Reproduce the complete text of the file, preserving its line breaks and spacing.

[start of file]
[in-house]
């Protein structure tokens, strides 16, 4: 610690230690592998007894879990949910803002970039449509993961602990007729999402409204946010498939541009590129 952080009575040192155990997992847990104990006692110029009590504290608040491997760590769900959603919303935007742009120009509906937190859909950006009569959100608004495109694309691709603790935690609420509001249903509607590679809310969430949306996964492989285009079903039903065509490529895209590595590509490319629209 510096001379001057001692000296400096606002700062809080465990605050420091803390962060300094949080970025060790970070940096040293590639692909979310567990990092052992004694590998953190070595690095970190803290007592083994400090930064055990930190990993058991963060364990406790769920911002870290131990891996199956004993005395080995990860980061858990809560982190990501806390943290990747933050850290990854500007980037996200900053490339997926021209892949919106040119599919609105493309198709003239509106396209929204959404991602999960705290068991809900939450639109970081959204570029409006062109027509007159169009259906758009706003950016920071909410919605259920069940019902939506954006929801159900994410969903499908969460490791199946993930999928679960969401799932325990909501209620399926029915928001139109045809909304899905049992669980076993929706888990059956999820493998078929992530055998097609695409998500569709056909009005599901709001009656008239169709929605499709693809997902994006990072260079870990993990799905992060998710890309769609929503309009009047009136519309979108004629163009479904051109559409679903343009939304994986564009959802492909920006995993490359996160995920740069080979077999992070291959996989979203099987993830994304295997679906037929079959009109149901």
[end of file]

[in-house]
């Protein structure tokens, strides 16, 4: 610690230690592998007894879990949910803002970039449509993961602990007729999402409204946010498939541009590129 952080009575040192155990997992847990104990006692110029009590504290608040491997760590769900959603919303935007742009120009509906937190859909950006009569959100608004495109694309691709603790935690609420509001249903509607590679809310969430949306996964492989285009079903039903065509490529895209590595590509490319629209 510096001379001057001692000296400096606002700062809080465990605050420091803390962060300094949080970025060790970070940096040293590639692909979310567990990092052992004694590998953190070595690095970190803290007592083994400090930064055990930190990993058991963060364990406790769920911002870290131990891996199956004993005395080995990860980061858990809560982190990501806390943290990747933050850290990854500007980037996200900053490339997926021209892949919106040119599919609105493309198709003239509106396209929204959404991602999960705290068991809900939450639109970081959204570029409006062109027509007159169009259906758009706003950016920071909410919605259920069940019902939506954006929801159900994410969903499908969460490791199946993930999928679960969401799932325990909501209620399926029915928001139109045809909304899905049992669980076993929706888990059956999820493998078929992530055998097609695409998500569709056909009005599901709001009656008239169709929605499709693809997902994006990072260079870990993990799905992060998710890309769609929503309009009047009136519309979108004629163009479904051109559409679903343009939304994986564009959802492909920006995993490359996160995920740069080979077999992070291959996989979203099987993830994304295997679906037929079959009109149901």